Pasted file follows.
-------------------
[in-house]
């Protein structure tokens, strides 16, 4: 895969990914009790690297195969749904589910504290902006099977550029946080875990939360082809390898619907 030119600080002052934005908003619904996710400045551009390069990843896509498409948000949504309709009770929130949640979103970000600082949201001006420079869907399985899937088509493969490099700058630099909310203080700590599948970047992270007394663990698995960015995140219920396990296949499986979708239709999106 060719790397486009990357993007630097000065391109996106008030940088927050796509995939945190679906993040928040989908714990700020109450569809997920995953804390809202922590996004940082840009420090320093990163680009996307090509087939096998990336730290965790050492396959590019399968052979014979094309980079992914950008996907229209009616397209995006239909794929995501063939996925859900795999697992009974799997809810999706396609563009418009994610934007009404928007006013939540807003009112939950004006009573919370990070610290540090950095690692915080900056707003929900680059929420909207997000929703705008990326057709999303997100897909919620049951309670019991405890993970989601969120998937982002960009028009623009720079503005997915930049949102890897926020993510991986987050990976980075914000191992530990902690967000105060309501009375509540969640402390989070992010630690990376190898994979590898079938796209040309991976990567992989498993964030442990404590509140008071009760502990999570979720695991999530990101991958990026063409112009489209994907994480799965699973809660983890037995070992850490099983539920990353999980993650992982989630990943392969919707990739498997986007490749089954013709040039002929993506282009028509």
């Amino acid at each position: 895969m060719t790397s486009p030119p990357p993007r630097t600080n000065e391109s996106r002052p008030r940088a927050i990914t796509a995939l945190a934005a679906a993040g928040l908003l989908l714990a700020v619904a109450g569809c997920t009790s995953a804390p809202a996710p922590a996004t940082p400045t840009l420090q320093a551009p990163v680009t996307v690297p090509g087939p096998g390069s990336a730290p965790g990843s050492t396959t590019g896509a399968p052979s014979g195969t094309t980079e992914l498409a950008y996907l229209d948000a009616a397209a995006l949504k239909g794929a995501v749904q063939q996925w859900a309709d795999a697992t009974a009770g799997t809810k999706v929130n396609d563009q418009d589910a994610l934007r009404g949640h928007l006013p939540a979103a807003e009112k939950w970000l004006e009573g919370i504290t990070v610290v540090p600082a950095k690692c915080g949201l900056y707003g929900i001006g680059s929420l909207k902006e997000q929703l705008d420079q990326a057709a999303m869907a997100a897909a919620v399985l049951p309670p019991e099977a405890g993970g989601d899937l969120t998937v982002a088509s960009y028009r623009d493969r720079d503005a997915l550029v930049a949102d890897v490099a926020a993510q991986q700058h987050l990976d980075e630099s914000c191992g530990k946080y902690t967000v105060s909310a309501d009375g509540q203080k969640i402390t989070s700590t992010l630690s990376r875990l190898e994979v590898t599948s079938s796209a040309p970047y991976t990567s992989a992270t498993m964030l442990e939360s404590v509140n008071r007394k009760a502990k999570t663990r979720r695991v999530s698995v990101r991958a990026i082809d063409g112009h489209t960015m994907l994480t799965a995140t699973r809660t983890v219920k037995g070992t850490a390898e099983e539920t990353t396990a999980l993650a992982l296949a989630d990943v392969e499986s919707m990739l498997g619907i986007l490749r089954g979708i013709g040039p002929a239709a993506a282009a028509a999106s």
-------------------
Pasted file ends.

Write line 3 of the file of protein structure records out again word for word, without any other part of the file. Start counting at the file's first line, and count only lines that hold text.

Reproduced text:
């Amino acid at each position: 895969m060719t790397s486009p030119p990357p993007r630097t600080n000065e391109s996106r002052p008030r940088a927050i990914t796509a995939l945190a934005a679906a993040g928040l908003l989908l714990a700020v619904a109450g569809c997920t009790s995953a804390p809202a996710p922590a996004t940082p400045t840009l420090q320093a551009p990163v680009t996307v690297p090509g087939p096998g390069s990336a730290p965790g990843s050492t396959t590019g896509a399968p052979s014979g195969t094309t980079e992914l498409a950008y996907l229209d948000a009616a397209a995006l949504k239909g794929a995501v749904q063939q996925w859900a309709d795999a697992t009974a009770g799997t809810k999706v929130n396609d563009q418009d589910a994610l934007r009404g949640h928007l006013p939540a979103a807003e009112k939950w970000l004006e009573g919370i504290t990070v610290v540090p600082a950095k690692c915080g949201l900056y707003g929900i001006g680059s929420l909207k902006e997000q929703l705008d420079q990326a057709a999303m869907a997100a897909a919620v399985l049951p309670p019991e099977a405890g993970g989601d899937l969120t998937v982002a088509s960009y028009r623009d493969r720079d503005a997915l550029v930049a949102d890897v490099a926020a993510q991986q700058h987050l990976d980075e630099s914000c191992g530990k946080y902690t967000v105060s909310a309501d009375g509540q203080k969640i402390t989070s700590t992010l630690s990376r875990l190898e994979v590898t599948s079938s796209a040309p970047y991976t990567s992989a992270t498993m964030l442990e939360s404590v509140n008071r007394k009760a502990k999570t663990r979720r695991v999530s698995v990101r991958a990026i082809d063409g112009h489209t960015m994907l994480t799965a995140t699973r809660t983890v219920k037995g070992t850490a390898e099983e539920t990353t396990a999980l993650a992982l296949a989630d990943v392969e499986s919707m990739l498997g619907i986007l490749r089954g979708i013709g040039p002929a239709a993506a282009a028509a999106s």